Larne and Islandmagee Roots

For anybody that is willing to share historical information on the Islandmagee area obtained from offical sources as books, PRONI or newspapers, or local knowledge. If need be I will start separate area forums

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admi
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Larne and Islandmagee Roots

Post by admi »

Larne Roots

It reminded me that my maternal grandmother whose maiden name was Jane Ogilby came from Kilwaughter.
My grandfather, William Hopkins came from a place called "The Hollow" in Islandmagee.
Larne was the closest market town to both these townlands so of course they knew a lot about it.
When they married in the 1890's they lived in Larne for a time and my mother and one of her brothers were born there.
Eventually they moved to Belfast, for employment reasons I think, but they never became city folk or lost there lovely accents. Indeed my grandmother used what I now think of as being Ulster Scots phrases all her life.
I grew up hearing stories of old Larne and the surrounding area. I heard how the folk who lived at the Larne end of the Island would take their produce to market on McKinstry's ferry boat. That is if it could be carried, if not they would set off after midnight for Whitehead driving a horse and cart and make the long Journey to Larne by road.
I often heard the story of how James Chaine was buried in the hills above Larne in an upright position looking out to sea. I am sure I remember it being said that this was at his own expressed wish.

Both my grandparents came from the typically large families of those times so there is a possibility that I may have some, what would now be, distant relatives living in the area.
If anyone recognises the names of my grandparents as being relative to their own forebears please feel free to contact me through this URL http://www.bbc.co.uk/dna/place-nireland ... ead=290341



borrowed from http://www.bbc.co.uk/dna/place-nireland
admi
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The Gobbins

Post by admi »

Subject: The Gobbins
Posted Jun 27, 2003 by Big Henry

In your article you say that your grandfather came from Islandmagee. Do you know anything about the Gobbins - even where the name came from? Am I right to think that there is a Dolmen on the island? Finally - I don't suppose you know where the name Portmuck came from?

Subject: The Gobbins
Posted Jun 28, 2003 by Brian Willis

Hi Big Henry,
Oh yes thereÔÇÖs a dolmen on Islandmagee all right. (For those who donÔÇÖt know about our historic landscape, a dolmen is a megalithic portal grave of three upright stones, two tall ones and the other slightly shorter. On top of these is a capstone forming a sloping table. IÔÇÖd do you a wee drawing but canÔÇÖt put graphics on these contribution pages ÔÇô pity)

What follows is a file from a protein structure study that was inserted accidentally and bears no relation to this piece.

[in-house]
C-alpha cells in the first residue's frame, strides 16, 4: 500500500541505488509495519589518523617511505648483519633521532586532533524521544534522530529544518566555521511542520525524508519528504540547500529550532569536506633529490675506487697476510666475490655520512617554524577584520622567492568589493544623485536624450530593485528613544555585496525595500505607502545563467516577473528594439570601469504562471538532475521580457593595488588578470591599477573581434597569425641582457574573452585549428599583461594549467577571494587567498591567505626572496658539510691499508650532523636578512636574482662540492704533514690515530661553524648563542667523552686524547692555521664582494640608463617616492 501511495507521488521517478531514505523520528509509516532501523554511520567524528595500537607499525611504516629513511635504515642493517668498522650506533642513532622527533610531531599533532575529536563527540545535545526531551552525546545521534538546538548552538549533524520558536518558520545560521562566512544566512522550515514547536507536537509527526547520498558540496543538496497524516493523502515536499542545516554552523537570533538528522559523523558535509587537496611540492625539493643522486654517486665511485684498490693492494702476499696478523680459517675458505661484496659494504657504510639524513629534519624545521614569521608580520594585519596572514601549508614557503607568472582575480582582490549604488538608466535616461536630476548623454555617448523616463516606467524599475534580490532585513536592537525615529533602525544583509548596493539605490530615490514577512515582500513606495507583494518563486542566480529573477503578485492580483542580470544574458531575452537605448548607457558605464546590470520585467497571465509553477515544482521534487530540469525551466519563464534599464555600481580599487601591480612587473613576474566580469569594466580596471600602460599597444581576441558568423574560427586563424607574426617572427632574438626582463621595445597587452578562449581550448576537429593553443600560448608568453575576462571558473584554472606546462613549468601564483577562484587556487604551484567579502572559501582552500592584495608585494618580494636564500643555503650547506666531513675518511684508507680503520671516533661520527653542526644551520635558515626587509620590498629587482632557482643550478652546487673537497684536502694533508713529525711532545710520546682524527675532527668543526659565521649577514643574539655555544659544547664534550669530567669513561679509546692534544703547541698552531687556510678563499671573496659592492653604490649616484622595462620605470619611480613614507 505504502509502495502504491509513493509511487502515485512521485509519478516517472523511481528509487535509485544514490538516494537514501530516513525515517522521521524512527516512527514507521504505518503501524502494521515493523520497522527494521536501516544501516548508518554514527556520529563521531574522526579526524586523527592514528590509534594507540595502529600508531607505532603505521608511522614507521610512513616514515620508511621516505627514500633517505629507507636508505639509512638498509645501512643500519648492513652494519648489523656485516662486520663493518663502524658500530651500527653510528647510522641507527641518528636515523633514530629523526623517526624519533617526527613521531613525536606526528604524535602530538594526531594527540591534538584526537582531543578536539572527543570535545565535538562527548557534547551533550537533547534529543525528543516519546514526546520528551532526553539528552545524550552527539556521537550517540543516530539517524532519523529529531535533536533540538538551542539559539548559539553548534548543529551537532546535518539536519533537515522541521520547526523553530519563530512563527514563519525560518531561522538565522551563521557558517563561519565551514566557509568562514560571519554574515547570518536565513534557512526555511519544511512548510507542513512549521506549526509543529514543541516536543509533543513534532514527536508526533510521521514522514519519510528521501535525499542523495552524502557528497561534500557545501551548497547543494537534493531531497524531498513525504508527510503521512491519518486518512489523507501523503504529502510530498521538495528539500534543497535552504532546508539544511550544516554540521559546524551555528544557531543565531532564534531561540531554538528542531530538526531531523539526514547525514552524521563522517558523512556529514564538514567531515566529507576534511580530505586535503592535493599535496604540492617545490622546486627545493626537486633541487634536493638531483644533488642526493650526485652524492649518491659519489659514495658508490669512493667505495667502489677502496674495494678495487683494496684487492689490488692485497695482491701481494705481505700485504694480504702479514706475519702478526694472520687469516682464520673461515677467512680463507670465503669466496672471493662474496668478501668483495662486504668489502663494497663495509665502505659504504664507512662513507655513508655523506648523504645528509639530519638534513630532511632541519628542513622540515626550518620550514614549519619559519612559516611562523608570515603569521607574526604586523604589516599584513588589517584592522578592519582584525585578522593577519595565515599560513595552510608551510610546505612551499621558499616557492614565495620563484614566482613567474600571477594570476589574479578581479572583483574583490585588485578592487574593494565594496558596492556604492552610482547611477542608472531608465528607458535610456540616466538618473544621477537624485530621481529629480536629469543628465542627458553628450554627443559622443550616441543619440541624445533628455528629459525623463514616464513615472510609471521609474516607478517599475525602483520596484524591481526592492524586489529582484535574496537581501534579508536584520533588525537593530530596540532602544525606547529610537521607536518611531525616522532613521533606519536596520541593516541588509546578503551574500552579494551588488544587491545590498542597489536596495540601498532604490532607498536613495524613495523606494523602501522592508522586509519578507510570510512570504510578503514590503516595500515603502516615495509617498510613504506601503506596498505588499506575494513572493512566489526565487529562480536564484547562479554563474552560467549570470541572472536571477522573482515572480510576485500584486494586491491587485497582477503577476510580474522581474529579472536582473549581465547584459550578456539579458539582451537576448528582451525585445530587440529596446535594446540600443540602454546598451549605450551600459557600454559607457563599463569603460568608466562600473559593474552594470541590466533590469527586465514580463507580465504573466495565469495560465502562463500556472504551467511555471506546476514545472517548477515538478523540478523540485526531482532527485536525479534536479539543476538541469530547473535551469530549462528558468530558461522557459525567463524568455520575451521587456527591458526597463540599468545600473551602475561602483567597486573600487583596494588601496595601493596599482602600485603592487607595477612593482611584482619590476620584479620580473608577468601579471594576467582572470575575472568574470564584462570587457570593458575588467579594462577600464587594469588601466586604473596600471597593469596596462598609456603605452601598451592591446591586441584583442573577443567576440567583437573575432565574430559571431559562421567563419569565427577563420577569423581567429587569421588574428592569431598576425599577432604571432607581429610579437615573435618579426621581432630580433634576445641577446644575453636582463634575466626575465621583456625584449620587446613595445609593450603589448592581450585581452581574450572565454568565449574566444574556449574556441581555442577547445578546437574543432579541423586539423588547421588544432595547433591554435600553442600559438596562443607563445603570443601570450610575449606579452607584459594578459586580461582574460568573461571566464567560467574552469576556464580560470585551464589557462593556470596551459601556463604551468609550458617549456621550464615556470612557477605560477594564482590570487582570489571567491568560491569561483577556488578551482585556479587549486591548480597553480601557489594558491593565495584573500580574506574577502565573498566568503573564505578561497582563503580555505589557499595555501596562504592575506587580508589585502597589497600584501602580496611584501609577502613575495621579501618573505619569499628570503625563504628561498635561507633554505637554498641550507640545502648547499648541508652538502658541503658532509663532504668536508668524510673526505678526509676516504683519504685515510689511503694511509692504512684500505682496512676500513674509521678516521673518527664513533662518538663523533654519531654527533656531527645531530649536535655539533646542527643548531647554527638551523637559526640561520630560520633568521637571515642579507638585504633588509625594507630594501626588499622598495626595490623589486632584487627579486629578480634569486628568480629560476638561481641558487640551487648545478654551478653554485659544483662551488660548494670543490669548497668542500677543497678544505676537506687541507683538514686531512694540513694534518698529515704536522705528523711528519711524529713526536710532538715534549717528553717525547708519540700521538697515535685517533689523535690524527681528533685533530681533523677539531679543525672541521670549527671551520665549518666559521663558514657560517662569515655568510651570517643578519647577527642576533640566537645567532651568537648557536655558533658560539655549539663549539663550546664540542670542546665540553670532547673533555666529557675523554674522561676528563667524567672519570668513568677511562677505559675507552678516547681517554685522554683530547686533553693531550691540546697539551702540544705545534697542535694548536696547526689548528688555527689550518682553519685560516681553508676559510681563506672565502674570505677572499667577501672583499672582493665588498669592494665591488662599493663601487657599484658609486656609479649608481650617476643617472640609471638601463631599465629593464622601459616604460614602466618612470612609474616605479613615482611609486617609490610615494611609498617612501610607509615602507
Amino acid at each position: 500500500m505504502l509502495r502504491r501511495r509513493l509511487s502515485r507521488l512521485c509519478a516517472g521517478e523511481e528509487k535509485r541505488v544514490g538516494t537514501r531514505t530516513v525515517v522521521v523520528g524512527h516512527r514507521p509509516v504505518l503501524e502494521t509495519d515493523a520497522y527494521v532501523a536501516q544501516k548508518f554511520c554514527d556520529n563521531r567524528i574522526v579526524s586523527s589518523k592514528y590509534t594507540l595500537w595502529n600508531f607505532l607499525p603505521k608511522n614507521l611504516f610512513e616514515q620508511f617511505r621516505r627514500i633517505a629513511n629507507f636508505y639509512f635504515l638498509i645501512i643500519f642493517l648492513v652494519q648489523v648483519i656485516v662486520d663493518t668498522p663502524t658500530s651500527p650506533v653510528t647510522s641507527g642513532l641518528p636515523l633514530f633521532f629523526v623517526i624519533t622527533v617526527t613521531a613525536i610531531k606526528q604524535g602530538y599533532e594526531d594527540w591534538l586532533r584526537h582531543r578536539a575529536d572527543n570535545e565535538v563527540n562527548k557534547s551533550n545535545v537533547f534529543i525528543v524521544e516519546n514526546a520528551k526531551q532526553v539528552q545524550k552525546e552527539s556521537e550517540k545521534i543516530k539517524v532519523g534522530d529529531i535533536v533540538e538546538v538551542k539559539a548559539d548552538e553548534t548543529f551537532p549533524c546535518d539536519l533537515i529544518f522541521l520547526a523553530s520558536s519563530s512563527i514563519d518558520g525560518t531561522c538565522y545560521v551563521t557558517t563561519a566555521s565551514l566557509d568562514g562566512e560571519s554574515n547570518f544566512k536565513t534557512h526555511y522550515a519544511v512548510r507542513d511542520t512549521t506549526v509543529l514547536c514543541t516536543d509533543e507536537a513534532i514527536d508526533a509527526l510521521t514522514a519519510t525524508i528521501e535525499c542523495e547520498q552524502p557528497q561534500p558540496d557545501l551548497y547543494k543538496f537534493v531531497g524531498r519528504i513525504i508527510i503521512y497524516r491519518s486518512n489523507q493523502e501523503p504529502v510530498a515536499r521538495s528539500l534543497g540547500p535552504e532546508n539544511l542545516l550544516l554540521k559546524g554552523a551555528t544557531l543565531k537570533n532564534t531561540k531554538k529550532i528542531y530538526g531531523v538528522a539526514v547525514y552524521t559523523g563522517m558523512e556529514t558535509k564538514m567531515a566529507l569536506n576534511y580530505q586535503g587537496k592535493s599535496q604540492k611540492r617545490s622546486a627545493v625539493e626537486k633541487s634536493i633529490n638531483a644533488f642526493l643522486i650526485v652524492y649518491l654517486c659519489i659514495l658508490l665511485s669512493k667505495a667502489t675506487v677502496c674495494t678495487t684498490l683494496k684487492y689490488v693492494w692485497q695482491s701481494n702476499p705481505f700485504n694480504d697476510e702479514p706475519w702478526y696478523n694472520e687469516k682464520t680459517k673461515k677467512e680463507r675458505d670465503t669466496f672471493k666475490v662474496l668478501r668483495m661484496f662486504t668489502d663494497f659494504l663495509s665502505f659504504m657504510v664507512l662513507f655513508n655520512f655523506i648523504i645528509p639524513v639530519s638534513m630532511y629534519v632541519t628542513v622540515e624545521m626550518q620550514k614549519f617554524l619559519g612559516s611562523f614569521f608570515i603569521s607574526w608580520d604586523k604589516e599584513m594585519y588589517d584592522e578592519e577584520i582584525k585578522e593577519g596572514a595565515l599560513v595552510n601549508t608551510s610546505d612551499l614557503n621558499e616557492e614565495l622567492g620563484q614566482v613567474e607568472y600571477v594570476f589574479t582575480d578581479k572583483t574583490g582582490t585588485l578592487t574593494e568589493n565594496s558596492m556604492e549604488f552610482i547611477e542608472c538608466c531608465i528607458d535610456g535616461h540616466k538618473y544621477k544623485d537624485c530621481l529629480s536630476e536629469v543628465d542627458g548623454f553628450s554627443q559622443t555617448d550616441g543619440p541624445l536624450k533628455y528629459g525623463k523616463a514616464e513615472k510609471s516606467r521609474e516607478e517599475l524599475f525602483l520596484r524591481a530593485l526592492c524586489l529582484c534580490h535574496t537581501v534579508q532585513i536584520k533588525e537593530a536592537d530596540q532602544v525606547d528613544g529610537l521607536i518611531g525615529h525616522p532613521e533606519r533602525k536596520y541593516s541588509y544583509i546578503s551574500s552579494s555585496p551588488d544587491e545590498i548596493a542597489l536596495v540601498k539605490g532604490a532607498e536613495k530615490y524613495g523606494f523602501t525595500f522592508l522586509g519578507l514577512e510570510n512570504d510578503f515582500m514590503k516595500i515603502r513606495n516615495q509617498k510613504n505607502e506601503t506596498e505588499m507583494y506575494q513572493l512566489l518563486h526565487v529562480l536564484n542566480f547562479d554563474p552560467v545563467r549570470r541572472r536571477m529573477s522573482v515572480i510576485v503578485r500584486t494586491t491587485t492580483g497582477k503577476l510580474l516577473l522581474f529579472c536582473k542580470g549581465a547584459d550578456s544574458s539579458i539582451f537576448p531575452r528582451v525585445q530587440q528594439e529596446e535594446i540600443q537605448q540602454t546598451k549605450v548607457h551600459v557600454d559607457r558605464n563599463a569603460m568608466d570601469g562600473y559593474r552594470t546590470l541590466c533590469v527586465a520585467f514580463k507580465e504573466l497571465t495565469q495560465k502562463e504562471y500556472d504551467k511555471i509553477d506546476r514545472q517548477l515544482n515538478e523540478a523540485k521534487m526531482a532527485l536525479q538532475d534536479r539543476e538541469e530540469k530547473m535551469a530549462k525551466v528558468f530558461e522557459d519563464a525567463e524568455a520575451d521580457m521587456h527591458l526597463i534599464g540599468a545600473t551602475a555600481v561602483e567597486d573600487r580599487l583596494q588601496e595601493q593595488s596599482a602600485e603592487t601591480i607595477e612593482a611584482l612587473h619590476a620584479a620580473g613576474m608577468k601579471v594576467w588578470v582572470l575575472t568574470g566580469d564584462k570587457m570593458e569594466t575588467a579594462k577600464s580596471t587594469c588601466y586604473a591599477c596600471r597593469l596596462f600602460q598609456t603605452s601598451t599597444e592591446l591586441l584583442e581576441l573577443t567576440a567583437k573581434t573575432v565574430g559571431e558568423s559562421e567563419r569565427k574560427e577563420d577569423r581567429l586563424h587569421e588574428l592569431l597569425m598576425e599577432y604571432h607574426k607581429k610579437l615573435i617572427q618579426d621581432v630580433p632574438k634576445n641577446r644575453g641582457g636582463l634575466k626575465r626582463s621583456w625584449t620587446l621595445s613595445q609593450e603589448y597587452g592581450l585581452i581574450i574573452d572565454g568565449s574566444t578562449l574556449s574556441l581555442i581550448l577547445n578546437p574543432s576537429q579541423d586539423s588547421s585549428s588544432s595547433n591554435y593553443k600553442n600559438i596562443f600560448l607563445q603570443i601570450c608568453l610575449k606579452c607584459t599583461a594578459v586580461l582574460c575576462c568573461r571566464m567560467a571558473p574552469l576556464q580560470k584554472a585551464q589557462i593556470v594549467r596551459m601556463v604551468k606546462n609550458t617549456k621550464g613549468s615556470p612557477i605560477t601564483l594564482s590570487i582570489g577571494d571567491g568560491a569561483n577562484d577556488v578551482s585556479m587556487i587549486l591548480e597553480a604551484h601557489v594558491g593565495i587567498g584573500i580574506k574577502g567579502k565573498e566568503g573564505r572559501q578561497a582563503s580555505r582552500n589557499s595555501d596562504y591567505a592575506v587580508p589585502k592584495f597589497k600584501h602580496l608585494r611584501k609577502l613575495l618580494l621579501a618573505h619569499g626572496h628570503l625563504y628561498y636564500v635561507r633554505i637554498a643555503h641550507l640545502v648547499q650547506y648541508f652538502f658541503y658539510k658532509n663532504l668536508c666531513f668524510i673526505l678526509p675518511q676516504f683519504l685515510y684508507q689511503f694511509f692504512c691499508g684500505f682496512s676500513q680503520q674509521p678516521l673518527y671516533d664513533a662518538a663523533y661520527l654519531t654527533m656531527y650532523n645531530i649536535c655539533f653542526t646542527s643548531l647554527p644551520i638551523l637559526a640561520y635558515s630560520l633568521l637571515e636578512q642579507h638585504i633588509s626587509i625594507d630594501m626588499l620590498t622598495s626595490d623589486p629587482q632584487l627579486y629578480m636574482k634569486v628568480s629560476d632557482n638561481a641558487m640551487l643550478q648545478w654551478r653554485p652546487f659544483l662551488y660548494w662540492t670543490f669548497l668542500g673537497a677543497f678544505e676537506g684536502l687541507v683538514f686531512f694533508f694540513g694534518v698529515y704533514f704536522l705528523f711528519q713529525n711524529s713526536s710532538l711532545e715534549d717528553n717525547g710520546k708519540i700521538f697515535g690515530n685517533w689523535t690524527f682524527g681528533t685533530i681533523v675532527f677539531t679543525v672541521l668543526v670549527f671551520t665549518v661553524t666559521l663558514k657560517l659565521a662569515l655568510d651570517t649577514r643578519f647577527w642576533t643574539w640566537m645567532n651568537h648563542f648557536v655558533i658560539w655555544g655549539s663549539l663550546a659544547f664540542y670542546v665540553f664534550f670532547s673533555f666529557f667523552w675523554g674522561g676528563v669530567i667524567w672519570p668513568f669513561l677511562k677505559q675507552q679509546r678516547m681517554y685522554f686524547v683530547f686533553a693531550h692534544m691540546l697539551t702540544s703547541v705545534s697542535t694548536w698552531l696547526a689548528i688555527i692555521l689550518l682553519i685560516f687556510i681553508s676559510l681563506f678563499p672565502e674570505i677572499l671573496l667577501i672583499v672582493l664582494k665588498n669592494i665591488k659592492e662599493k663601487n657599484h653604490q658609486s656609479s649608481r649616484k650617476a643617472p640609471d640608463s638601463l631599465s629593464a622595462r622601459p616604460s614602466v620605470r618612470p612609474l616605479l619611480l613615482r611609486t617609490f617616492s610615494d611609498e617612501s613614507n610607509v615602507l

The one at Islandmagee is known as the Ballylumford Dolmen, it is in the front garden of a house very near their front door.

ThereÔÇÖs an apocryphal story of a local councillor, when discussing the dolmenÔÇÖs proximity to the building, commenting that he couldnÔÇÖt understand why they built it so near the house in the first place.
Regards
Brian

Subject: The Gobbins
Posted Jun 29, 2003 by The History Man

The only thing I know about the Gobbins is that at one time there was a tubular bridge and a suspension bridge across wide breaks in the cliffs. This allowed members of the public to walk along the sea edge of the cliffs.
When these bridges fell into disrepair they were not reinstated.
I have two very old post cards showing pictures of both bridges and judging by the dress of the ladies it would be the late 1800 or early 1900's when they were published.
As for Portmuck I am sure I heard my mother call it the "port of the pigs" but I have no idea why nor do I know What Portmuck means.

Subject: The Gobbins
Posted Jun 29, 2003 by Lone Walker

I think you are right about the pigs and Port Muck. Slieve Muck in the Mournes was once known as Pig Mountain. This is too much of a coincidence..

Subject: The Gobbins
Posted Jul 4, 2003 by Brian Willis

Yes, according to one of my bumper books of Irish placenames, "Muc" is the source name for pig. From which you also get names with Muck and Mucky in them. However, if that's the case, how come Muckamore means Plain of the confluence?

borrowed from this URL:-
http://www.bbc.co.uk/dna/place-nireland ... ead=290341
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